Monday, April 15, 2013

  • Will Chávez Revolution Continue in Venezuela? A Debate After Maduro’s Close Election Victory


    Hugo Chávez’s former foreign minister and vice president, Nicolás Maduro, narrowly won Sunday’s election to fill out the remainder of Chávez’s term following his death from cancer last month. The National Electoral Council of Venezuela says Maduro received 50.7 percent of the vote, besting opposition leader Henrique Capriles Radonski’s 49.1 percent. The race was far closer than the contest in October when Chávez beat Capriles by 11 percentage points. We host a debate between Rory Carroll, author of "Comandante: Hugo Chávez’s Venezuela," and Mark Weisbrot, co-director of the Center for Economic and Policy Research. [includes rush transcript]

  • Tax Day: While Millions Rush to Meet Deadline, Resisters Continue Longstanding Refusal to Fund War


    Today is April 15th, Tax Day, when millions of Americans scramble to file their income taxes on time. It’s also a day when people across the country are planning to protest the use of tax dollars to fund war. In dozens of communities across the country, demonstrations are planned at IRS offices, federal buildings and weapons factories to protest ongoing massive U.S. government expenditures on drones, missiles and bombs. According to a new pie chart released by the War Resisters League, 47 percent of federal taxes goes toward war in some form or the other. To protest paying for lethal weapons, some Americans are taking a stand by personally refusing to fund the military. These tax resisters are risking jail time by withholding all or a portion of their federal income taxes, and instead redirecting the money to humanitarian efforts. We speak with Ed Hedemann of the National War Tax Resistance Coordinating Committee. He has redirected the federal portion of his tax bill to nonprofits and humanitarian efforts for 40 years. [includes rush transcript]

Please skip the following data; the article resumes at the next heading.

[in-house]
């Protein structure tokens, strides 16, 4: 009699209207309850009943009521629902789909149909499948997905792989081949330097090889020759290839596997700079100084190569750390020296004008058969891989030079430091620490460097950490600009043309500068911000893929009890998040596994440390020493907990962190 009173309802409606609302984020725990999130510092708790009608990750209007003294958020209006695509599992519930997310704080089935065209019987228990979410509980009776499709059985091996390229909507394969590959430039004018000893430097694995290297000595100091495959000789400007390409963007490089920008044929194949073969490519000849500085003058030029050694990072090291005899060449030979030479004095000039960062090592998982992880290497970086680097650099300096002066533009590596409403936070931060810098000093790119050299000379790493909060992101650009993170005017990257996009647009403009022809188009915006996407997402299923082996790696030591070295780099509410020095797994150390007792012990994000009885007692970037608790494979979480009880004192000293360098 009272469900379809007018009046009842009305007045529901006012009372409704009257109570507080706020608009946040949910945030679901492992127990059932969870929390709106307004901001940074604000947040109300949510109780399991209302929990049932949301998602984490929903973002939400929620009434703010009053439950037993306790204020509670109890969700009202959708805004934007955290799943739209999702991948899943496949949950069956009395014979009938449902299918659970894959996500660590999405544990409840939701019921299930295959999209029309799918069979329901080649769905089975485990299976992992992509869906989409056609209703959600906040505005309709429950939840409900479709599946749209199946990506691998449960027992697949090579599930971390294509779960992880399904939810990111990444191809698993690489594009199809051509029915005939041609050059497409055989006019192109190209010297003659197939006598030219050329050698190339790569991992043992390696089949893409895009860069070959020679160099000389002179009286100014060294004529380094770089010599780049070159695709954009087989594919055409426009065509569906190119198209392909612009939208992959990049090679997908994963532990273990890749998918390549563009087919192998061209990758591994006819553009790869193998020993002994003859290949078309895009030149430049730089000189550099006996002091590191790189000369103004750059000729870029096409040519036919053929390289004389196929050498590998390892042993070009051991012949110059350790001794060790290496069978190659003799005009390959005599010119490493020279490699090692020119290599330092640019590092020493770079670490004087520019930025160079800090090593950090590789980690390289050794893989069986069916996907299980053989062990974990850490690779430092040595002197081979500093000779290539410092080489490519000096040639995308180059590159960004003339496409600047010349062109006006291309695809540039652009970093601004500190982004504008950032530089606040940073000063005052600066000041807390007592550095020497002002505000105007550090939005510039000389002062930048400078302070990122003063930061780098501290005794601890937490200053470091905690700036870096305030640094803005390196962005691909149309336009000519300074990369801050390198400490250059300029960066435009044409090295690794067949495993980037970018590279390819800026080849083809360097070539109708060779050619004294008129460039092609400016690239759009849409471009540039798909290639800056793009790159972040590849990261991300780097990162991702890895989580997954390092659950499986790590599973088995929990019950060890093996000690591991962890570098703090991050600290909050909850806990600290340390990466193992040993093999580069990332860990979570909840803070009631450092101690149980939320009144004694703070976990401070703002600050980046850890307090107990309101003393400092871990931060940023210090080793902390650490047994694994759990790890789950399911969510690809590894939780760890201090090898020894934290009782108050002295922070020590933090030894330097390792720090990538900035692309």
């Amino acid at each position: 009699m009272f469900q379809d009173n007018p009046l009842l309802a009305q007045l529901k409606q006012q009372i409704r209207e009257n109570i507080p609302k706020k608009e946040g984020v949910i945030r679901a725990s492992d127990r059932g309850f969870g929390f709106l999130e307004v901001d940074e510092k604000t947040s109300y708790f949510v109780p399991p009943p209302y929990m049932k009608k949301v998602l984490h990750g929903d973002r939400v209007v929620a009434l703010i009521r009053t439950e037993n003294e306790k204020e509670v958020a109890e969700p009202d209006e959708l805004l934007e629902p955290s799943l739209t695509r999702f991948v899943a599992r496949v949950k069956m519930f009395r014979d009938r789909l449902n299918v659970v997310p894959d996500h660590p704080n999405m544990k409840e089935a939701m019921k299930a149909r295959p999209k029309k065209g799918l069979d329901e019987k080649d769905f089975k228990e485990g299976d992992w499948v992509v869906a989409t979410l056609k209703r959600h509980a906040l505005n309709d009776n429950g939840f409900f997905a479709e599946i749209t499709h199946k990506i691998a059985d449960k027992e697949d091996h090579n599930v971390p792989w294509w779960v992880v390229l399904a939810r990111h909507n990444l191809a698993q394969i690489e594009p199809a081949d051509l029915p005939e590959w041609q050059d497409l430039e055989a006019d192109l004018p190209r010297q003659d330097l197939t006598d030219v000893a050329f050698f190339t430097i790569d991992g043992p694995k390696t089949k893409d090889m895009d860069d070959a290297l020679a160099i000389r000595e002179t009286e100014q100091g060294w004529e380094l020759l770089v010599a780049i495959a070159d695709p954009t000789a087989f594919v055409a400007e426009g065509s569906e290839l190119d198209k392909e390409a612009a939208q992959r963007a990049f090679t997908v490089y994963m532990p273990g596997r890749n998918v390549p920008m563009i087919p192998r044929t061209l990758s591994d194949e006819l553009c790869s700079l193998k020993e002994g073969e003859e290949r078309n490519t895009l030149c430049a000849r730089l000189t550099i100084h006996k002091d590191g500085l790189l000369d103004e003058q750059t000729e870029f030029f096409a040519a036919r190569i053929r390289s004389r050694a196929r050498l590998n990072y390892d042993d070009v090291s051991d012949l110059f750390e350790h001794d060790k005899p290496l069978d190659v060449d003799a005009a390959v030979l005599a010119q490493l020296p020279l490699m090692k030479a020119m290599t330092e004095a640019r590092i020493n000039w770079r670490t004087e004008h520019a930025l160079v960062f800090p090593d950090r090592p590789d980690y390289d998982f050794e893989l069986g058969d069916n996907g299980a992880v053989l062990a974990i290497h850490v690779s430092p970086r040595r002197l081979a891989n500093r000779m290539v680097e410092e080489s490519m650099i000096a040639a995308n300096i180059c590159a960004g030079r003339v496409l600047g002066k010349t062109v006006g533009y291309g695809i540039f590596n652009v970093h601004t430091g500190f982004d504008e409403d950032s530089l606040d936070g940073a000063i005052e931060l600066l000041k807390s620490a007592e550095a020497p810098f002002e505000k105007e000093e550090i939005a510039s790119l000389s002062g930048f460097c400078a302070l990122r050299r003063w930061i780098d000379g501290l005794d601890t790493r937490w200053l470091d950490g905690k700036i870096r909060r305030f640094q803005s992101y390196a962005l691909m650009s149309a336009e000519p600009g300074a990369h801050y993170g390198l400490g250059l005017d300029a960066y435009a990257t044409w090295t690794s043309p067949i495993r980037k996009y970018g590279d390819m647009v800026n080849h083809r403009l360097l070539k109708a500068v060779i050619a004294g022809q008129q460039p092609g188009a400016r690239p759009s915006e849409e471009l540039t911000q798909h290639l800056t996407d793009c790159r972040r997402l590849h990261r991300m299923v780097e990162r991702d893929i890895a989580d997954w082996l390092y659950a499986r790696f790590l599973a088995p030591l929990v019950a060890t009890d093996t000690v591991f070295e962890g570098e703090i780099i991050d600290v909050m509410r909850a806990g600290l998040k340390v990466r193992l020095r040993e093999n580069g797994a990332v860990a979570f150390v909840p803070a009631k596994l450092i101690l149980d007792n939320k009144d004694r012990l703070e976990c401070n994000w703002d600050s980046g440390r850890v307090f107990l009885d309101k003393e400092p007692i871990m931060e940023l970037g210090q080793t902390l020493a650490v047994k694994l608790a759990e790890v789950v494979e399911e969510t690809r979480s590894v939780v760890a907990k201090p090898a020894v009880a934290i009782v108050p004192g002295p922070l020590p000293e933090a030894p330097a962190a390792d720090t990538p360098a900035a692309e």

Recent Shows More

Full News Hour


    Juan González on How Puerto Rico’s Economic "Death Spiral" is Tied to Legacy of Colonialism
    Could Puerto Rico become America’s Greece? That’s a question many are asking as the island faces a devastating financial crisis and a rapidly crumbling healthcare system. Puerto Rico owes $72 billion in debt. $355 million in debt payments are due December 1, but it increasingly looks like the U.S. territory may default on at least some of the debt. Congress has so far failed to act on an Obama administration proposal that includes extending bankruptcy protection to Puerto Rico and allocating more equitable Medicaid and Medicare...


    There are no headlines for this date.